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US: Organic certification just got easier

Thanks to a newly re-positioned farmer cost share program, announced by the U.S. Department of Agriculture (USDA), organic producers and handlers will have improved access to organic certification cost share assistance starting in spring of 2017. By moving the program from the Agricultural Marketing Service (AMS) to the Farm Service Agency (FSA), USDA has expanded the means by which interested producers can apply – FSA has over 2,100 offices nationwide where applicants can apply, ask questions, or get more information. The National Sustainable Agriculture Coalition (NSAC) applauds USDA’s improvement and expansion of this important program.

Once housed within the FSA, access to the National Organic Certification Cost Share Program (NOCCSP) and the Agricultural Management Assistance Organic Certification Cost Share Program (AMA) will be available in nearly every rural county nationwide. Applicants will also have the option to apply via mail. State Departments of Agriculture will retain the option of offering the program, and in states where they do so, organic certification cost share will be available through the state agency as well as all county FSA offices.

According to USDA, currently only half of the nation’s organic operations participate in the certification cost share program. By expanding their access and outreach in this manner, USDA will be able to reach many growers and producers who may have never connected with the Agency in the past.

“USDA’s organic certification cost share program makes it more affordable for organic producers and handlers across the country to get certified, allowing them to tap into new and expanding markets to meet growing consumer demand” said Alyssa Charney, NSAC Policy Specialist. “By expanding the options for application, USDA is providing farmers, ranchers, and handlers with a convenient new option, increasing access to these funds through the 2,100 FSA county offices across the country. In order to ensure that producers and handlers have as many options to participate in the cost share as possible as possible, we also strongly urge state departments agriculture to continue to offer the program.”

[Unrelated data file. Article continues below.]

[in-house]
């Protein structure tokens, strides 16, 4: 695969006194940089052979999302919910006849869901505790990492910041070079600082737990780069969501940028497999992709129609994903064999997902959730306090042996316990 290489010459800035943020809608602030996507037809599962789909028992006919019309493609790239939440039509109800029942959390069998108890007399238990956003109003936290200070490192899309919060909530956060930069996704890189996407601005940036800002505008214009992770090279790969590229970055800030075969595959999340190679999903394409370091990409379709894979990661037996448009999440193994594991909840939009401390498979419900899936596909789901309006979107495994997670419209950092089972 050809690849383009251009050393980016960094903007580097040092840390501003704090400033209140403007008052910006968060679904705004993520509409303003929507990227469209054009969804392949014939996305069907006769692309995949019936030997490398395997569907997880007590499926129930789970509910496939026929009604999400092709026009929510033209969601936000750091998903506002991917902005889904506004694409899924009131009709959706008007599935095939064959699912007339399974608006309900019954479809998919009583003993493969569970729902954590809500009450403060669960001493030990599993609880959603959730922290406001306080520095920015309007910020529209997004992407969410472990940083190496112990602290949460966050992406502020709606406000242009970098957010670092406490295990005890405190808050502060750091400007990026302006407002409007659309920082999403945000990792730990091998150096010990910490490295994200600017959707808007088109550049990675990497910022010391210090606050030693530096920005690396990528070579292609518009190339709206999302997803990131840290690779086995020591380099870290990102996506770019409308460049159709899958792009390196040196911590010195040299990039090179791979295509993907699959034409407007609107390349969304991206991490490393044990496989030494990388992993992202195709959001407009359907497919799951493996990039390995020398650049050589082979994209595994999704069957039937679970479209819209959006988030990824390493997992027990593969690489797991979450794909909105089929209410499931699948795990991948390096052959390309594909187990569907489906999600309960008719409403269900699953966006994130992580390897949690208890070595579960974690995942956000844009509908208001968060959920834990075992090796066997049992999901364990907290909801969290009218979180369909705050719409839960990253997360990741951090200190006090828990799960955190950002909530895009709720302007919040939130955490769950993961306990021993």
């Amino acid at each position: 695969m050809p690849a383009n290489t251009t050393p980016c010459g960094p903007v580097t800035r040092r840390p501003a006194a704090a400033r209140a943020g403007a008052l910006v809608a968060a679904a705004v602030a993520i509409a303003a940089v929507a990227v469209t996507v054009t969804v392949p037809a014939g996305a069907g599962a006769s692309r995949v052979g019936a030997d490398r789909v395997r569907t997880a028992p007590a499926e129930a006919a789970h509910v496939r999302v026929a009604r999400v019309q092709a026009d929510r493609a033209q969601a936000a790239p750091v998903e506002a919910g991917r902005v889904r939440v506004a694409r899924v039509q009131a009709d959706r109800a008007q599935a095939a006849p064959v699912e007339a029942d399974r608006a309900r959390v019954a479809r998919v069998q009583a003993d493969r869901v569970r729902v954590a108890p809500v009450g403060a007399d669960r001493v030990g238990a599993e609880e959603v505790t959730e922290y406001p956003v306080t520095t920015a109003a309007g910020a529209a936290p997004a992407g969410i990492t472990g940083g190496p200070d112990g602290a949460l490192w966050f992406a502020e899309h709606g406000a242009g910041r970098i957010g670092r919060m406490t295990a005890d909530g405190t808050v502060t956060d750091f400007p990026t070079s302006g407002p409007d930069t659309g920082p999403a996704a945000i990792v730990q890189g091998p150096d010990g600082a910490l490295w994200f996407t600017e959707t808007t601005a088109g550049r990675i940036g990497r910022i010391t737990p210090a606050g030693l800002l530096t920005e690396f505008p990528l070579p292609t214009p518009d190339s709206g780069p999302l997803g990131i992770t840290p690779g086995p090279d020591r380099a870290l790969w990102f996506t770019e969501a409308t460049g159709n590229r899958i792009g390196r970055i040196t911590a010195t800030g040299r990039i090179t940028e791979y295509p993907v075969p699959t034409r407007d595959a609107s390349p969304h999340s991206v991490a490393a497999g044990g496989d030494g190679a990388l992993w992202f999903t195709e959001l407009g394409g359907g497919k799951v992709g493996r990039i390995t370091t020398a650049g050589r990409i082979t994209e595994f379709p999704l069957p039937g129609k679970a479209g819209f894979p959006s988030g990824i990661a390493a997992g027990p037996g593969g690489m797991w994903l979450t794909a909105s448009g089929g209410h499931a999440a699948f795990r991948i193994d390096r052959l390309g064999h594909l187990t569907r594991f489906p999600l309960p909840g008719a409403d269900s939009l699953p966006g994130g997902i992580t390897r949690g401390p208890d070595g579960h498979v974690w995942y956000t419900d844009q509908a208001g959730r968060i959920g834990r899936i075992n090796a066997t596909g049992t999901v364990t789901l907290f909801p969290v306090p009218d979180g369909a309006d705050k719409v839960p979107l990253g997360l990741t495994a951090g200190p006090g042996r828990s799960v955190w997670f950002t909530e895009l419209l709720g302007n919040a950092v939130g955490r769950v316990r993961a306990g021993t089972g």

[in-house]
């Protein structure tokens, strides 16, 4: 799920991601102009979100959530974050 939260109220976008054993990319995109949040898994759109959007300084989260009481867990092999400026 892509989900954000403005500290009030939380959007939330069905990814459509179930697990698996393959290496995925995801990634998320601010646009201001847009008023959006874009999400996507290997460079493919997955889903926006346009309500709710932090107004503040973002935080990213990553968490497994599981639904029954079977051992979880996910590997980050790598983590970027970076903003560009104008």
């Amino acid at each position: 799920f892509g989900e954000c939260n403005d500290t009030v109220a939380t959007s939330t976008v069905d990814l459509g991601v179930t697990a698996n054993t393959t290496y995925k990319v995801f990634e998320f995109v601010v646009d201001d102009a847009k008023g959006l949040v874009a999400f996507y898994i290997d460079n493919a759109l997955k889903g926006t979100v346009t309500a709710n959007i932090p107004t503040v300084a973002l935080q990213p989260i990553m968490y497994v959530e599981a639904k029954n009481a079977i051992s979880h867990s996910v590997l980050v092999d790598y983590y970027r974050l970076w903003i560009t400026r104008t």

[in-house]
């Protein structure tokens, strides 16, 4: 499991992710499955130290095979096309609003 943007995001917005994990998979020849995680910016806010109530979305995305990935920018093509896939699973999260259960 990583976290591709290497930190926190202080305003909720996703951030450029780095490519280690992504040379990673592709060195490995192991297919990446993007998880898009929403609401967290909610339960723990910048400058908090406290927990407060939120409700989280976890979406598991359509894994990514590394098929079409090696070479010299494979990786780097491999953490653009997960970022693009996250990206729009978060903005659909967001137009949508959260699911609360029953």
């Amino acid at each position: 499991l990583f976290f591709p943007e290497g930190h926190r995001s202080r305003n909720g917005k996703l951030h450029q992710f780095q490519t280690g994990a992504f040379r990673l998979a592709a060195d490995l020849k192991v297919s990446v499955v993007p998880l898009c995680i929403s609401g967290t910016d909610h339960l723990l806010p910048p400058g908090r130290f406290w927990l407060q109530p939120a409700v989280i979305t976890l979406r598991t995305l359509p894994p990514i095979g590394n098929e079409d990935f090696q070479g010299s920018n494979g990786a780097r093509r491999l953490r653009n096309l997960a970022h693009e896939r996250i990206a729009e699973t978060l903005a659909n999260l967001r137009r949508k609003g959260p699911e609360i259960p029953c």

Funding for the cost share program comes primarily from NOCCSP, with additional funding also available through AMA. Support from the cost share program covers 75 percent of an individual applicant’s certification costs, up to a maximum of $750 annually.

NOCCSP is available in all states, while AMA funding is available for organic crop and livestock operates in the 12 northeastern states plus four western states. Administration of both NOCCSP and AMA will move to FSA, and the Agency will continue to partner with states that want to continue directly administer the programs, through grants to disburse reimbursements to producers and handlers qualifying for cost share assistance.

FSA will accept applications from states for funds for cost-share assistance between January 3 and February 17, 2017. Beginning on March 20, producers and handlers can apply for reimbursement for their certification costs at all FSA county offices, and through all state agencies that choose to continue to participate.

In addition to moving the cost share programs to FSA, the Notice of Funds Available (NOFA) also highlights that transitional certification fees (through certifiers that offer a transitional certification option) are also eligible for the reimbursement through the program. This is important new addition to the program will provide modest but meaningful assistance to farmers transitioning to organic production systems.

NSAC looks forward to partnering with FSA as they work to increase the number of eligible organic operations that participate in the certification cost share and other valuable USDA assistance programs.

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